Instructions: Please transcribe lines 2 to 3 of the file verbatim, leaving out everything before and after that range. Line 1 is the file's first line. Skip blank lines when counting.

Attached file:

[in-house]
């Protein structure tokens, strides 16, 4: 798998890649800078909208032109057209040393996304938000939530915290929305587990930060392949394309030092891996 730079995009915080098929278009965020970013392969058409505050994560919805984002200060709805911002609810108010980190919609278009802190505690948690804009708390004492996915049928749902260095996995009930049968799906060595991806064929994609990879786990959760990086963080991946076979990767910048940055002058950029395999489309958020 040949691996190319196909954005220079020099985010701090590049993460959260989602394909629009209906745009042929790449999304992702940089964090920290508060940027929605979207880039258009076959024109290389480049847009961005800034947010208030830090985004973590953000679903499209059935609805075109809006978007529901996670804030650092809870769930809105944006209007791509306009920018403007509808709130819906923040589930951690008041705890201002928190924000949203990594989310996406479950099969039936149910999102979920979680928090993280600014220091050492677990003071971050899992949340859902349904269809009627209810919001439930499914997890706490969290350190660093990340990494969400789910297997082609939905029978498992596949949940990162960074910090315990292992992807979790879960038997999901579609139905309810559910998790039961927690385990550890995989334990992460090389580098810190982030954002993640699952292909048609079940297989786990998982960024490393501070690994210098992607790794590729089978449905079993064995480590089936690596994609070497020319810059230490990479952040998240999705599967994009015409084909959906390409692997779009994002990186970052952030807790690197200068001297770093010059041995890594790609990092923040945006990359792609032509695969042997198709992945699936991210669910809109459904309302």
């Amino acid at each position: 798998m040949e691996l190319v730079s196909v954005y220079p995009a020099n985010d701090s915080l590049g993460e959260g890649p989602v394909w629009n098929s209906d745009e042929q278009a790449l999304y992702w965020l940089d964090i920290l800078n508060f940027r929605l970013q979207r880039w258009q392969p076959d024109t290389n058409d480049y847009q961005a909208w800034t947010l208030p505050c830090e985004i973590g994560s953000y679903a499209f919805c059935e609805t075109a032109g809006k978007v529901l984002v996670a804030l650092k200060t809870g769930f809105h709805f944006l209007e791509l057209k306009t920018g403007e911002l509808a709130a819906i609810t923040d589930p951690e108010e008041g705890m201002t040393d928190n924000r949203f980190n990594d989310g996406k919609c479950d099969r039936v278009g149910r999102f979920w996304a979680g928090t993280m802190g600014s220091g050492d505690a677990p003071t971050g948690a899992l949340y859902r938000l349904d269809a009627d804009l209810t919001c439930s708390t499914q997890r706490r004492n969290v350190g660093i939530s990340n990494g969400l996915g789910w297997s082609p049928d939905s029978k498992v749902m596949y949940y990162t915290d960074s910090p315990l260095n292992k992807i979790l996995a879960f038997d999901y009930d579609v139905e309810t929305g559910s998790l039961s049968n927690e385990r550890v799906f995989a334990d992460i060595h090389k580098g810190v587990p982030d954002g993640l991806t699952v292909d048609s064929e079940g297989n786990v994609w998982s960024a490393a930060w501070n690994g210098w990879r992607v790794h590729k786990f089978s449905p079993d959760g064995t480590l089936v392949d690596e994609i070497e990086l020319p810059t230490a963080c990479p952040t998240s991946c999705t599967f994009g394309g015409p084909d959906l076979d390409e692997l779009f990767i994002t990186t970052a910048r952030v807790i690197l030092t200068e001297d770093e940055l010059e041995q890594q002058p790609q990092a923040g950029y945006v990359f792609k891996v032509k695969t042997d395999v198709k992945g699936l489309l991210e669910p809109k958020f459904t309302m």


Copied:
């Protein structure tokens, strides 16, 4: 798998890649800078909208032109057209040393996304938000939530915290929305587990930060392949394309030092891996 730079995009915080098929278009965020970013392969058409505050994560919805984002200060709805911002609810108010980190919609278009802190505690948690804009708390004492996915049928749902260095996995009930049968799906060595991806064929994609990879786990959760990086963080991946076979990767910048940055002058950029395999489309958020 040949691996190319196909954005220079020099985010701090590049993460959260989602394909629009209906745009042929790449999304992702940089964090920290508060940027929605979207880039258009076959024109290389480049847009961005800034947010208030830090985004973590953000679903499209059935609805075109809006978007529901996670804030650092809870769930809105944006209007791509306009920018403007509808709130819906923040589930951690008041705890201002928190924000949203990594989310996406479950099969039936149910999102979920979680928090993280600014220091050492677990003071971050899992949340859902349904269809009627209810919001439930499914997890706490969290350190660093990340990494969400789910297997082609939905029978498992596949949940990162960074910090315990292992992807979790879960038997999901579609139905309810559910998790039961927690385990550890995989334990992460090389580098810190982030954002993640699952292909048609079940297989786990998982960024490393501070690994210098992607790794590729089978449905079993064995480590089936690596994609070497020319810059230490990479952040998240999705599967994009015409084909959906390409692997779009994002990186970052952030807790690197200068001297770093010059041995890594790609990092923040945006990359792609032509695969042997198709992945699936991210669910809109459904309302």
């Amino acid at each position: 798998m040949e691996l190319v730079s196909v954005y220079p995009a020099n985010d701090s915080l590049g993460e959260g890649p989602v394909w629009n098929s209906d745009e042929q278009a790449l999304y992702w965020l940089d964090i920290l800078n508060f940027r929605l970013q979207r880039w258009q392969p076959d024109t290389n058409d480049y847009q961005a909208w800034t947010l208030p505050c830090e985004i973590g994560s953000y679903a499209f919805c059935e609805t075109a032109g809006k978007v529901l984002v996670a804030l650092k200060t809870g769930f809105h709805f944006l209007e791509l057209k306009t920018g403007e911002l509808a709130a819906i609810t923040d589930p951690e108010e008041g705890m201002t040393d928190n924000r949203f980190n990594d989310g996406k919609c479950d099969r039936v278009g149910r999102f979920w996304a979680g928090t993280m802190g600014s220091g050492d505690a677990p003071t971050g948690a899992l949340y859902r938000l349904d269809a009627d804009l209810t919001c439930s708390t499914q997890r706490r004492n969290v350190g660093i939530s990340n990494g969400l996915g789910w297997s082609p049928d939905s029978k498992v749902m596949y949940y990162t915290d960074s910090p315990l260095n292992k992807i979790l996995a879960f038997d999901y009930d579609v139905e309810t929305g559910s998790l039961s049968n927690e385990r550890v799906f995989a334990d992460i060595h090389k580098g810190v587990p982030d954002g993640l991806t699952v292909d048609s064929e079940g297989n786990v994609w998982s960024a490393a930060w501070n690994g210098w990879r992607v790794h590729k786990f089978s449905p079993d959760g064995t480590l089936v392949d690596e994609i070497e990086l020319p810059t230490a963080c990479p952040t998240s991946c999705t599967f994009g394309g015409p084909d959906l076979d390409e692997l779009f990767i994002t990186t970052a910048r952030v807790i690197l030092t200068e001297d770093e940055l010059e041995q890594q002058p790609q990092a923040g950029y945006v990359f792609k891996v032509k695969t042997d395999v198709k992945g699936l489309l991210e669910p809109k958020f459904t309302m």